Before I end, let me explore how electric vehicle technology (EV technology) will shape energy, transport and science and technology policies in developing economies. EV technology is as pertinent and timely, as it is fascinating. The rapid development of EVs has resulted from scientific research spurred on by the global environment debate, the imperative to lessen carbon emissions resulting from the use of the internal combustion engine. Developed countries are in a race in the production and manufacture of EVs. China is undoubtedly the leader in this race. The main challenge faced by the manufacturers has been limited battery power, requiring short distances between recharge stations. Research in this area, being driven by business imperatives, is leading to breakthroughs which are changing the equation in favour of EVs. Only recently Toyota has announced the development of an EV battery which has a range of 1199 kilometres, and can be fully charged in 10 minutes. A friend of mine in Kigali recently gave me a lift in his dual fuel and electric Hyundai vehicle. I foresee a situation, in not too distant a future, that importation of fuel driven vehicles will be problematic. Manufacturers will have migrated to EVs.  


High grade lithium, an essential mineral in the manufacture of batteries for electric vehicles, has been found in significant quantities in Kilimanjaro, Arusha and Dodoma. Lithium is also used in the manufacture of other energy storage systems. Large quantities of other rear earth minerals, high grade Neodymium and Praseodymium (NdPr) have been found at Ngwala in Songwe District. These minerals are used in the manufacture of magnets which are used in the production of electric motors for EVs and wind turbines. NdPr mining could elevate Tanzania to be an important player in the global production of EVs.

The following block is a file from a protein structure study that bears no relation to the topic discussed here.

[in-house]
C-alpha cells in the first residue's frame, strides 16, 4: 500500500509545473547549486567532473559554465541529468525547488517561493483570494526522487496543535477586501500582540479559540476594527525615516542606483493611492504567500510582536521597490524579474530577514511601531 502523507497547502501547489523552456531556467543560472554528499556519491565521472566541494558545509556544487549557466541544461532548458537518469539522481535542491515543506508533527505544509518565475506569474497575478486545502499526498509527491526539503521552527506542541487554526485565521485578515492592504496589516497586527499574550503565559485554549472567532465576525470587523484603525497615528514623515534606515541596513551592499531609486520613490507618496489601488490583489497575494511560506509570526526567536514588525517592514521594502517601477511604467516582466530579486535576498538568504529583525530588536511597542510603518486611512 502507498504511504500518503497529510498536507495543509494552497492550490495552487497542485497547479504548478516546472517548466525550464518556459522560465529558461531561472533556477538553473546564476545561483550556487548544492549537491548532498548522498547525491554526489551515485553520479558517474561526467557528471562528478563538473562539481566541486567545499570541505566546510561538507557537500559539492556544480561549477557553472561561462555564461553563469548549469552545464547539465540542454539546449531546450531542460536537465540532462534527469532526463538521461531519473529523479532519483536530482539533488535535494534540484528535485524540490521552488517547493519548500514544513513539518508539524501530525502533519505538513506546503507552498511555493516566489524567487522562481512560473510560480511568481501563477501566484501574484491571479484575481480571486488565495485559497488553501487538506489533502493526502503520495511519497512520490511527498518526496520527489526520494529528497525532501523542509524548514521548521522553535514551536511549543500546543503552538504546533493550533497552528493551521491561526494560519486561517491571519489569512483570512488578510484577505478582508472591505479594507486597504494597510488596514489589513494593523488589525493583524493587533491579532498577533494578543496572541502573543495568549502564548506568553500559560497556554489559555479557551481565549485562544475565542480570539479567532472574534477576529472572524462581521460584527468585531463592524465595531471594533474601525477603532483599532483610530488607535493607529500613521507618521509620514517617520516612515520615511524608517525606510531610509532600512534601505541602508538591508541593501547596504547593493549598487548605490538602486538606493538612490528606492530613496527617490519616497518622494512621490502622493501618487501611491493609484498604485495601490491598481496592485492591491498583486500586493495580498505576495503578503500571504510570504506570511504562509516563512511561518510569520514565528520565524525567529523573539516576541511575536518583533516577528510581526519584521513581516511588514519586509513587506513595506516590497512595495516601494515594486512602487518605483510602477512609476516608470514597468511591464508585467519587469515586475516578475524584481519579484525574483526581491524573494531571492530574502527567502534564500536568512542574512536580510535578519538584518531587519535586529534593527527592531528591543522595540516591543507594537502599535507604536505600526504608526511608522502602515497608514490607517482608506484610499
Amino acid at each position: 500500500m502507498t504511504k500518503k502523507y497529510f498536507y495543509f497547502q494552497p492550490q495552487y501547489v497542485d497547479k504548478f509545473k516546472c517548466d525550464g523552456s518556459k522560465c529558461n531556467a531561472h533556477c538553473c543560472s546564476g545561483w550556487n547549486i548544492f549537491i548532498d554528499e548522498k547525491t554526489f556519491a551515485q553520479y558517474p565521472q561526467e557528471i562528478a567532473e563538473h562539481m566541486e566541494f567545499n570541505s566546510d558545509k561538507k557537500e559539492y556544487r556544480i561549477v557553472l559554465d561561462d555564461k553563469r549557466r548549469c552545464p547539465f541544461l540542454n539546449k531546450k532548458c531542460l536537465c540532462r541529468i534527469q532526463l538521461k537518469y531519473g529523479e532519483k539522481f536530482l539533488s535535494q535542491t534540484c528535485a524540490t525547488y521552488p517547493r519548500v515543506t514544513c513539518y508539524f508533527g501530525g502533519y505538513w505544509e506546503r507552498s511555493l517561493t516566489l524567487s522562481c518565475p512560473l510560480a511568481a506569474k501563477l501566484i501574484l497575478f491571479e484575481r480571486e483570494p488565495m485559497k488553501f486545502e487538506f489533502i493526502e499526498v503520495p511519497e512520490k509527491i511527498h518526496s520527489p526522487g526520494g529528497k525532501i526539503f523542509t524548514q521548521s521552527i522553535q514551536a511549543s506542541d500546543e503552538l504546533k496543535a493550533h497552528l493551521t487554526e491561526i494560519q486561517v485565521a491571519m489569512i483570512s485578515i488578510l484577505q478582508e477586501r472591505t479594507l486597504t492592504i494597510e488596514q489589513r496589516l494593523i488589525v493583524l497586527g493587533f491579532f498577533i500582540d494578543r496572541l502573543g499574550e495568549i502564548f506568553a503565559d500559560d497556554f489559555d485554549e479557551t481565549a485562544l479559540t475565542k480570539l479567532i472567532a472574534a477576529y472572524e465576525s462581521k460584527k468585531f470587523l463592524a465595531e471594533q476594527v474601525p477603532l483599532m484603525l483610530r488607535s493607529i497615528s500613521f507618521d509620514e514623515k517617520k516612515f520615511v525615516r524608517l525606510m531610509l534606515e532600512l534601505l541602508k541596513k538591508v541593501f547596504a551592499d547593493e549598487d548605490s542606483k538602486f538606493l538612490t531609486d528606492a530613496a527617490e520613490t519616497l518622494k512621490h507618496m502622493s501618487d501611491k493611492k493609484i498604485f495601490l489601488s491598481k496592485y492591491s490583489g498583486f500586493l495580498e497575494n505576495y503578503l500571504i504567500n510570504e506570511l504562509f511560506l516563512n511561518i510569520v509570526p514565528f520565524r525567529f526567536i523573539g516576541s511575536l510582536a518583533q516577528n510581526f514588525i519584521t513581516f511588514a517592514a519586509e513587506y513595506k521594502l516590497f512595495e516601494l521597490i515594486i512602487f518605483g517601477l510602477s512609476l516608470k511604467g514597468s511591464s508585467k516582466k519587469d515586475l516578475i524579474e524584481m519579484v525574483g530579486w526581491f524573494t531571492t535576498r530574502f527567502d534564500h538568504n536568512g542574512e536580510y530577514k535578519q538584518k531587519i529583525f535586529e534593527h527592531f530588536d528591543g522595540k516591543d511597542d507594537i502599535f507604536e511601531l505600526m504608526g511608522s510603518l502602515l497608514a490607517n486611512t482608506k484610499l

These rare minerals, lithium and NdPr may position Tanzania to be an important player in global production of EVs in particular, and in the energy transition in general. This could be the right time for Tanzania to formulate a policy on EVs. Such a policy and the accompanying strategy should inform economic and technical regulation of EVs. I have no doubt our professionals at the relevant departments and institutions are working on this matter.


Regulating Artificial Intelligence


My lecture will be incomplete if I were not to cover, albeit briefly, the topical issue of Artificial Intelligence (AI). I do so from the perspective of how technology can drive policy, and from it, regulation.


AI is a field of science that uses computers and machines to simulate the capabilities of the human mind. AI works efficiently with large amounts of data and does very fast iterative processing, using intelligent algorithms. AI is already applied in: manufacturing automation; health; search engines like google search; systems like YouTube, Amazon, Netflix; self-driving vehicles; in generative tools such as ChatGPT (Generative Pretrained Transformers), and Elon Musk's xAI; in games such as chess; and in many other applications.